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At the age of 93, Louis Nunnery – Catawba County’s renaissance man, dance instructor, choreographer, painter, decorator and collector of luxury cars – passed away on Feb. 11.
When his lifelong students and friends heard the news, a small group of them met at the only place that seemed right – The Louis Nunnery School of Classical Ballet in downtown Hickory. The ballet company Nunnery started in 1952.
The group included Tiffany Brittain, Paige Levin, Rebecca Catalona, Gretchen Wilson and Greg Jenkins. During the meeting, Brittain said they just knew they have to pull off the year's spring show.
In the past Nunnery had staged performances of “Cinderella,” “Sleepy Beauty” and “Swan Lake.” The group decided there was no better way to pay tribute other than pulling off “Swan Lake.” The group's hard work will be showcased on May, 21 at 7 p.m. at P.E. Monroe Auditorium at Lenoir-Rhyne University in Hickory. The show is free and open to the public to enjoy.
“We started the very next day,” Jenkins said. “Everyone pitched in and we've learned it takes a village.”
Brittain said the group knew that classes had to continue. Wilson, with more than 40 years experience, was given the role as teacher. Jenkins and Brittain began working to organize the school and the spring ballet. Jenkins said over the past few months, he and Brittain have had to turn Nunnery's old school system of books and organization into new school. Brittain laughed at the idea of Nunnery's information being put into a spread sheet as they had done it. They also worked to order costumes and backgrounds as well as create programs and invitations. The two were amazed by how much needed to be done, and Nunnery had always done the work himself.
“He just made it happen,” Brittain said.
While Brittain and Jenkins have worked behind the scenes, the two are also acting as the main characters of the ballet. Wilson is also facing the challenge of teaching and dancing in the school.
“We do want to honor him in some way and there's no bigger honor than coming back to dance for him,” Wilson said.
Wilson started dancing for Nunnery at age nine. She remembers being chosen to dance with Nunnery from 3-9 p.m. everyday after school. Wilson said during her years of dance, Nunnery suggested she take music lessons to help her keep time with music. Wilson took violin lessons. She laughed as she said after all that time she never learned music and still dances too fast.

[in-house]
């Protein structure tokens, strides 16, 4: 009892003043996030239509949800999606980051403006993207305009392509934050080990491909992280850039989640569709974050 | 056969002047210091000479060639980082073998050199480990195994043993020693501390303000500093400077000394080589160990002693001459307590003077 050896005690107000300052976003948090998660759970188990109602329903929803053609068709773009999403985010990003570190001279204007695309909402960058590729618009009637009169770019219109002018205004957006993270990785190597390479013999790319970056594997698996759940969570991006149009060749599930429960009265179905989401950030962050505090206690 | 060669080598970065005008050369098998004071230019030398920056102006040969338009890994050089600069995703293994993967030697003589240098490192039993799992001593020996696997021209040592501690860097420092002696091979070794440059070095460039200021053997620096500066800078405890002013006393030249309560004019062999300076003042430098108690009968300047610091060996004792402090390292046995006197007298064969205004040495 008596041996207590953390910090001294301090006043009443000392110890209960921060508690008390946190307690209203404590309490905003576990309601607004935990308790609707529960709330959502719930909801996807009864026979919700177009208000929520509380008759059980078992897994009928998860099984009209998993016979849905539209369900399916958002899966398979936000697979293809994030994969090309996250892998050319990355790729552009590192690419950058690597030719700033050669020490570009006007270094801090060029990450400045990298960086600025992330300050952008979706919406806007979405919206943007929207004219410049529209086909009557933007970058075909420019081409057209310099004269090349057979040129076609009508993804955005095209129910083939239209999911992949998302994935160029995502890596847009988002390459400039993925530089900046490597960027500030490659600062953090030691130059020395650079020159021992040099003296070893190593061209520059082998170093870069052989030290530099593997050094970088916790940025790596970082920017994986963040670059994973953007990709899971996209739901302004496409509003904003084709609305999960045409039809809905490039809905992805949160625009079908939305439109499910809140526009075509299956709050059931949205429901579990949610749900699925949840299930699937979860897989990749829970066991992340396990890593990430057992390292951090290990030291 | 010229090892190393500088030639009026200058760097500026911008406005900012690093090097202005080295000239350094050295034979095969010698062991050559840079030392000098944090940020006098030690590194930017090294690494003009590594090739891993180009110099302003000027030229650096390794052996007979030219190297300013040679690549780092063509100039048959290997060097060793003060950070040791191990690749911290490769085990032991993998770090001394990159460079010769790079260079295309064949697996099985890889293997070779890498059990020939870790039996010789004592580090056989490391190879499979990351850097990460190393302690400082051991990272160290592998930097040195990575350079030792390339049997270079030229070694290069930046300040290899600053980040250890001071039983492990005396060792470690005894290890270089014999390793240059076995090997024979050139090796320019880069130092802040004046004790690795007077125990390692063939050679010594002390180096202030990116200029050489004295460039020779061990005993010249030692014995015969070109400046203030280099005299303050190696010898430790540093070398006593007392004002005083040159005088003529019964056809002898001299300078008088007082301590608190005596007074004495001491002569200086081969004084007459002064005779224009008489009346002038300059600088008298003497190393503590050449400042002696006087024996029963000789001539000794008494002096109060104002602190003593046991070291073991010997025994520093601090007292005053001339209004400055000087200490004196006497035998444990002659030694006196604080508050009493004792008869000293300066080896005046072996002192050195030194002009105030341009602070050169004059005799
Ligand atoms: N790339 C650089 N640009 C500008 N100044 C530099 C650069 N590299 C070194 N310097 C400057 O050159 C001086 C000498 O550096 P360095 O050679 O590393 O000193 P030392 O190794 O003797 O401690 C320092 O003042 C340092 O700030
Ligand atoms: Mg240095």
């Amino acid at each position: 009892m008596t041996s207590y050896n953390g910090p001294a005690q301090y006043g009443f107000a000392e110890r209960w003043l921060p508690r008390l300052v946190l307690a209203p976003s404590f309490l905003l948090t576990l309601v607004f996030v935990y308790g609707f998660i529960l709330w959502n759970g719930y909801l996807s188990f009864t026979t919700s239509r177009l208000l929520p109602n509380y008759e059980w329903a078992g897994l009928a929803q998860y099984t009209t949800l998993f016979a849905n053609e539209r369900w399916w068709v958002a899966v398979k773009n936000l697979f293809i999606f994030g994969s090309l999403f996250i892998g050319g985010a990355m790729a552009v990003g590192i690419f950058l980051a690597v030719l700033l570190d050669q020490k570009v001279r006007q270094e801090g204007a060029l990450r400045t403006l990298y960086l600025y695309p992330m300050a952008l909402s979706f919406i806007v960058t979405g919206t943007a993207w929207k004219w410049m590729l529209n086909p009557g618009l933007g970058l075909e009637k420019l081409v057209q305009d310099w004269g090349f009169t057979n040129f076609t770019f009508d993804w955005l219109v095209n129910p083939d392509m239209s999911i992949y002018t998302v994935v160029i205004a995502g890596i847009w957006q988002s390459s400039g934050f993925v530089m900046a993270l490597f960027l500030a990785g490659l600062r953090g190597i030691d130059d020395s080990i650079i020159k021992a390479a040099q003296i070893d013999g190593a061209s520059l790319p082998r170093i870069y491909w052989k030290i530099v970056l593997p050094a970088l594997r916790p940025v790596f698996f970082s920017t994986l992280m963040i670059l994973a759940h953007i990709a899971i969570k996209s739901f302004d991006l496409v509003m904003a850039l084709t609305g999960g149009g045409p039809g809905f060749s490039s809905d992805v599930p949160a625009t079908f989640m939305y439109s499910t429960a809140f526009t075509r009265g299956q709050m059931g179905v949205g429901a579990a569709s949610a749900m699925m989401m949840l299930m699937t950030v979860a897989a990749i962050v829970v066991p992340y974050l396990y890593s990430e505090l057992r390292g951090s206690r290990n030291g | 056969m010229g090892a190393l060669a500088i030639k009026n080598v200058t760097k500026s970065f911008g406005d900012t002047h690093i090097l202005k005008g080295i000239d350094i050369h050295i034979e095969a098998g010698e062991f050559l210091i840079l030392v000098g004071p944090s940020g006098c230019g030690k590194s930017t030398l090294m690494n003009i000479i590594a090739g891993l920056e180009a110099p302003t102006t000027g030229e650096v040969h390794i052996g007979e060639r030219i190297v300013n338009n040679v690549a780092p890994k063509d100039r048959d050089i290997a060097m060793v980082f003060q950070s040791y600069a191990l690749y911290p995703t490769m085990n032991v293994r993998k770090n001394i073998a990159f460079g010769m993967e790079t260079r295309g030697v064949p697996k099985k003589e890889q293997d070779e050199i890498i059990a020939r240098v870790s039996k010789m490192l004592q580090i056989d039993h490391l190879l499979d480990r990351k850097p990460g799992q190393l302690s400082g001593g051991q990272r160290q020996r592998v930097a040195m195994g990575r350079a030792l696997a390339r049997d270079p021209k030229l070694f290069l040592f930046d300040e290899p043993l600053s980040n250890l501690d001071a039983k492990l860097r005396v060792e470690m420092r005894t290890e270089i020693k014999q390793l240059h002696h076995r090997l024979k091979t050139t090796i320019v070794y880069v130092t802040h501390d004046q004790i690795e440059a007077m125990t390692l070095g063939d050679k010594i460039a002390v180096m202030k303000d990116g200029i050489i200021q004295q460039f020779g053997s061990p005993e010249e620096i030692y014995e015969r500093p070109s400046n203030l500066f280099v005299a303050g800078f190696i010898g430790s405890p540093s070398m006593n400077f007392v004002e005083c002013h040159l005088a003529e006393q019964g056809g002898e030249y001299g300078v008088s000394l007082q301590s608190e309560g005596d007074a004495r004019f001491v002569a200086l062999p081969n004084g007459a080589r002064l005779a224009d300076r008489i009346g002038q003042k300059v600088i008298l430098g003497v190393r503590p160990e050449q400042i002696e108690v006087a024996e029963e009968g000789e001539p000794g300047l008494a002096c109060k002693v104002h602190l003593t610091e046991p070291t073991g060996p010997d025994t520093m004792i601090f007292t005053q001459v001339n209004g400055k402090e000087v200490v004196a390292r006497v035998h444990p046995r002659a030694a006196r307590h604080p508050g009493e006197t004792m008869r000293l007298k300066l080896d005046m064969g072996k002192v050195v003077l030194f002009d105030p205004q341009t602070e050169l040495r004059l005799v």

As she has fallen into the role as the main dance teacher, she has tried to channel Nunnery. She said there was just something grand about him and he commanded presence. She is trying to do the same with the students. She said he left them with a love and an appreciation and taught them grace, poise and discipline.
“While teaching or dancing I'll look back at his chair to ask him how something looks and he's not there,” Wilson said.
“For three weeks no one sat in his chair,” Brittain said. “We would sit around it, but not in it.”
Wilson said while teaching this year's spring performance she is trying to do it Nunnery's way. She said she wanted to choreography to stay true what he taught all of his students.
“The school will go on and the show must go on,” Wilson said.
The show will indeed go on as the group has planned for sponsorship opportunities for students and summer classes. Anyone can sponsor a student at three different levels. A silver sponsorship is $250 and covers classes for half a year. A gold sponsorship is $400 and covers a whole year of classes. A platinum sponsorship is $600 and covers a year of classes shoes and an outfit for a student.
For those interested in summer or fall classes, call now. Summer classes begin June 3 and include exercise and ballet from 9-10 a.m., Monday-Thursday. Intermediate to advanced ballet is offered from 7-8:30 p.m., Monday-Thursday. For those interested, call 828-896-7163 or 704-430-8871.